Craig sat up and glared. "Don't you know how to knock?"
"It's a locker room!" Stan sputtered in reply.
Craig rolled his eyes and flipped him off. Stan often wondered whether Craig had Turret's, or if he really was just that much of a prick. "Whatever." He grabbed his shirt and quickly put it back on before stalking off. "Later," he said, looking back over his shoulder at Kyle, who still hadn't mustered the resolve to actually sit up.
Stan stood in silence for a moment before addressing his friend.
"What the fuck were you doing?"
Kyle grinned and hoisted himself up, his bright red Jew-fro even more unruly than usual. "Settling that old bet about who's gayer?" he quipped, grabbing his own shirt.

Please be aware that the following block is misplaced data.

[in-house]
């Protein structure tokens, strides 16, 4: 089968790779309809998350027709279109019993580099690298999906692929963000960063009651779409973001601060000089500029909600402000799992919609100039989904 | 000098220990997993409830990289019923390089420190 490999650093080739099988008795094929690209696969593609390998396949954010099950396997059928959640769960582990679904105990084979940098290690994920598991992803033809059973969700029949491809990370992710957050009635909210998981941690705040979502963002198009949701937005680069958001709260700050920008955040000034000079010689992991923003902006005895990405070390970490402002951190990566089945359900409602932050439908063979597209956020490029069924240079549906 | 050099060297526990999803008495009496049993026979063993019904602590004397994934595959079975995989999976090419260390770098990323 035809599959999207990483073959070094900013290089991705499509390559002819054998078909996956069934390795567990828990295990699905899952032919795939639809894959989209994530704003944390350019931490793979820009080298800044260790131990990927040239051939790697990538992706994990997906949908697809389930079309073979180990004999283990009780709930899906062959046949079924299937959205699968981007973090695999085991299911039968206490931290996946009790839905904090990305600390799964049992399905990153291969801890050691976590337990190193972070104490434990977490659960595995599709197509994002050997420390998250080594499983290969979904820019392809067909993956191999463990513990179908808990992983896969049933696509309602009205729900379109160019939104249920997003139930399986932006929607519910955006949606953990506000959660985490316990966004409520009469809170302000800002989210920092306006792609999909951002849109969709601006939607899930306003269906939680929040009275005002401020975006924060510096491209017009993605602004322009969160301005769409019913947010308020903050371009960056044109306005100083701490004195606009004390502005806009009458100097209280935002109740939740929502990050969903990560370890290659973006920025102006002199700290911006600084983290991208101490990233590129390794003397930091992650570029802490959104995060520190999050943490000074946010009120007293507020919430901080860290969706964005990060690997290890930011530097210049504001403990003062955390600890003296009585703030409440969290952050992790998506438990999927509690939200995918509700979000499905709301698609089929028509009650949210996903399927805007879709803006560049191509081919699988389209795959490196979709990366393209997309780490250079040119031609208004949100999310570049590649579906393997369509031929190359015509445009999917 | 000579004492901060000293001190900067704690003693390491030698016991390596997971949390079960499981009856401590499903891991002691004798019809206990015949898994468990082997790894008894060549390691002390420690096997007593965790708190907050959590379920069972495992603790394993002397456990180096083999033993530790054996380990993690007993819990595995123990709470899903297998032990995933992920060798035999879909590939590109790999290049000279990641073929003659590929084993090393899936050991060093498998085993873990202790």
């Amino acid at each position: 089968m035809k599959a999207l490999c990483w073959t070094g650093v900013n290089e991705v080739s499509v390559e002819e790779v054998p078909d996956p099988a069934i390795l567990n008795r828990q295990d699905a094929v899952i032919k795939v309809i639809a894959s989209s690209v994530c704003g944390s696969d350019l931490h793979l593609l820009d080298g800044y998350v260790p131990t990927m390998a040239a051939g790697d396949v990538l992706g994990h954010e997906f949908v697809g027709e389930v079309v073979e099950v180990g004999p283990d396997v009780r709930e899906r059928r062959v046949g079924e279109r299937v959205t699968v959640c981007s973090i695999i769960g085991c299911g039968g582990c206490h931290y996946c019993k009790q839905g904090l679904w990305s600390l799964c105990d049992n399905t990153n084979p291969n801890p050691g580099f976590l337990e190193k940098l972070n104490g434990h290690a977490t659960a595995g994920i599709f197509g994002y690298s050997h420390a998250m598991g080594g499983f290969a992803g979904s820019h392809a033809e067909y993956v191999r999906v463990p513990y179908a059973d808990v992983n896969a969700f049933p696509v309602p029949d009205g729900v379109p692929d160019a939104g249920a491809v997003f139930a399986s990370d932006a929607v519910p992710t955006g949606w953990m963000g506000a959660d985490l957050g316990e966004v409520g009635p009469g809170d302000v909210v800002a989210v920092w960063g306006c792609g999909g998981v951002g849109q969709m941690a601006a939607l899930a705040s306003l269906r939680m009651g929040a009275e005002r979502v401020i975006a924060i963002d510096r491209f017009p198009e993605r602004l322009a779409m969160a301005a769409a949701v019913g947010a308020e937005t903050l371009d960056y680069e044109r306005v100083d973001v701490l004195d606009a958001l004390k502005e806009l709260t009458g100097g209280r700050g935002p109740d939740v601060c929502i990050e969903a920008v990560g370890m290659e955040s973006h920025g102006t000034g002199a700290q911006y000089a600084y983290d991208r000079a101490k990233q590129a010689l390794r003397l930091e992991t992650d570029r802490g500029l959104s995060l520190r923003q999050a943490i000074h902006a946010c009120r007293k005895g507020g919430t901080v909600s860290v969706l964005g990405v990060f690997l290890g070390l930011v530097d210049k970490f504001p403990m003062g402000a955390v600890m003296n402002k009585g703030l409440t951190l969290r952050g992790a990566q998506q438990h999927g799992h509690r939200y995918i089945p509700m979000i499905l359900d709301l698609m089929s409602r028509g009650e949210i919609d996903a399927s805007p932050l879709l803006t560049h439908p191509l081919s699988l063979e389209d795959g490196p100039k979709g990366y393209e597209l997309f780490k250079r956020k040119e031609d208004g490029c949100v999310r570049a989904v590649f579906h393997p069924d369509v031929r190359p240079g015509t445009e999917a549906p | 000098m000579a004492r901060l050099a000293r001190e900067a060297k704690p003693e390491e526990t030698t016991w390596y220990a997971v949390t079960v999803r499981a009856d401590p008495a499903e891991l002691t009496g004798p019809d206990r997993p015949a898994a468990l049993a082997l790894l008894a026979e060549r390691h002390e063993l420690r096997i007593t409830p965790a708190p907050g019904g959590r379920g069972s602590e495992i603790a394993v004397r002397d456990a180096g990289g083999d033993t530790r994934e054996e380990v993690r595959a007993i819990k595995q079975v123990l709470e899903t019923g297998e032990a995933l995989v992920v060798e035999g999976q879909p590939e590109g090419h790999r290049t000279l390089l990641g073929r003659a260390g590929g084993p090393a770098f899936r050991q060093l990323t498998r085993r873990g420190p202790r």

"But…you don't even like Craig!"
Kyle frowned. "He's really not all that bad," he responded defensively.
"He's an asshole!"
"I enjoy his caustic wit."
Stan was getting frustrated. "He's always carrying around that stupid video camera!"
"Oh, the possibilities."
Stan grimaced. Once again, more information than he ever needed.
"He uses mouthwash."
"He's dating Tweek, remember?" Stan couldn't believe that his best friend had turned into some sort of…scarlet woman (er, man) or something.
"It's an open relationship." Kyle smirked. "Hell, could you imagine dating Tweek exclusively? It's a wonder Craig isn't more high-strung than he is."
"Stan, he's hot, he's interested, we hooked up. Or, rather, we were in the process when someone decided he couldn't wait for ten more minutes. That's all there is to it." He took a swig from his water bottle, emptying it. "Why the sudden interest in my love life, anyway?"
"Because it's not a love life!" Stan threw up his arms in exasperation. "Damnit, don't you ever want anything more than a string of random hookups?"